Exhibiting, sponsoring and attending healthcare conferences is expensive. When a conference does not deliver on expectations, leaders look to the Marketing Team (not Sales) for an explanation. Getting value and a return from the conference investment, is therefore a top priority for Health IT Marketers.
That was the central premise behind the first-ever Healthcare and IT Marketing Community (HITMC) pop-up event held recently in New York City – dubbed “Taste-of-HITMC”. A group of 15 marketing professionals gathered in a small boardroom in NYC’s Financial District to share tips and strategies on how to get at least a 10x return on your company’s conference investment.
“Everyone was madly taking notes and nodding their heads during the learning-lab portion of the event,” said John Lynn, Co-Founder and Editor of Healthcare Scene, the company behind HITMC. “For the entire two hours, there was a free flow of ideas and success stories. I counted over 30 creative tips on how to stand out at conferences and get the most from that spend.”
The Taste-of-HITMC event was divided into three equal parts:
- Act 1 – Pre-conference planning
- Act 2 – Day-of conference execution
- Act 3 – Post-conference follow-up
Act 1 was led by Chintan Shah, President of KNB Communications and Beth Cooper, Director of Marketing at KNB. In a creative twist, they had the group assemble Lego figures while they shared their pre-conference strategies. As each idea was presented, they handed out another portion of the Lego figure – from legs to torso to head to hair. By the end, attendees had a complete figure that was unique to them and when you look at it you can’t help but remember their pre-conference ideas.
For me, the key takeaway from Act 1 was: researching who is going to the conference. Shah and Cooper stressed how important it was to know:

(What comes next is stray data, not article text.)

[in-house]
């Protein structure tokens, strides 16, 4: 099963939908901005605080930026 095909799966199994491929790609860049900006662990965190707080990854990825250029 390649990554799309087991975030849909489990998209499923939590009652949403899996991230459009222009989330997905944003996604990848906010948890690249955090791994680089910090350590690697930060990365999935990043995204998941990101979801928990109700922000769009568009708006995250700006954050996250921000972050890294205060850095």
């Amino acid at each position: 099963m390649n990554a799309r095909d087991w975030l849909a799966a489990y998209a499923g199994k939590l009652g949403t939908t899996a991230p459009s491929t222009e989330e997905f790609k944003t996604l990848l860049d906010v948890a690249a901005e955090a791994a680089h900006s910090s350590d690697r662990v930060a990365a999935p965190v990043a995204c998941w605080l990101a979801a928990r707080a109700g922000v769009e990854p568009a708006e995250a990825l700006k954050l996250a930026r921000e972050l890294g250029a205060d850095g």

- Which media outlets would be attending so that you can better target your PR initiatives
- Any customers who might be attending so that you can brush up on their current account situation in case they stopped by the booth with questions
- Any prospects who might be speaking at the event so that you can plan to be in the same room
Day-of Conference Execution
Act 2 was led by Bill Lauf, a 30-year veteran of the trade-show industry who is a Strategy Consultant with Tradetec Skyline. Lauf shared a key success factor that is often overlooked by companies – the need to train booth staff.
“It is critical that your booth team is educated not only how to demo your product, but also how to behave at the conference and engage with visitors,” explained Lauf. “If you take the total amount being spent at the conference and divide it by the number of minutes the exhibit floor is open, it equates to tens of dollars per minute. That means every minute you’re not engaging with a prospect, customer or partner is money down the drain.”
Lauf illustrated the point by literally taking out a stack of $1 bills and throwing them on the floor in rapid succession. He told the rapt Taste-of-HITMC audience this money-on-the-floor dramatization was very effective at getting Sales and Marketing leaders on board with curtailing non-productive booth behavior – answering calls, replying to emails, chatting with coworkers.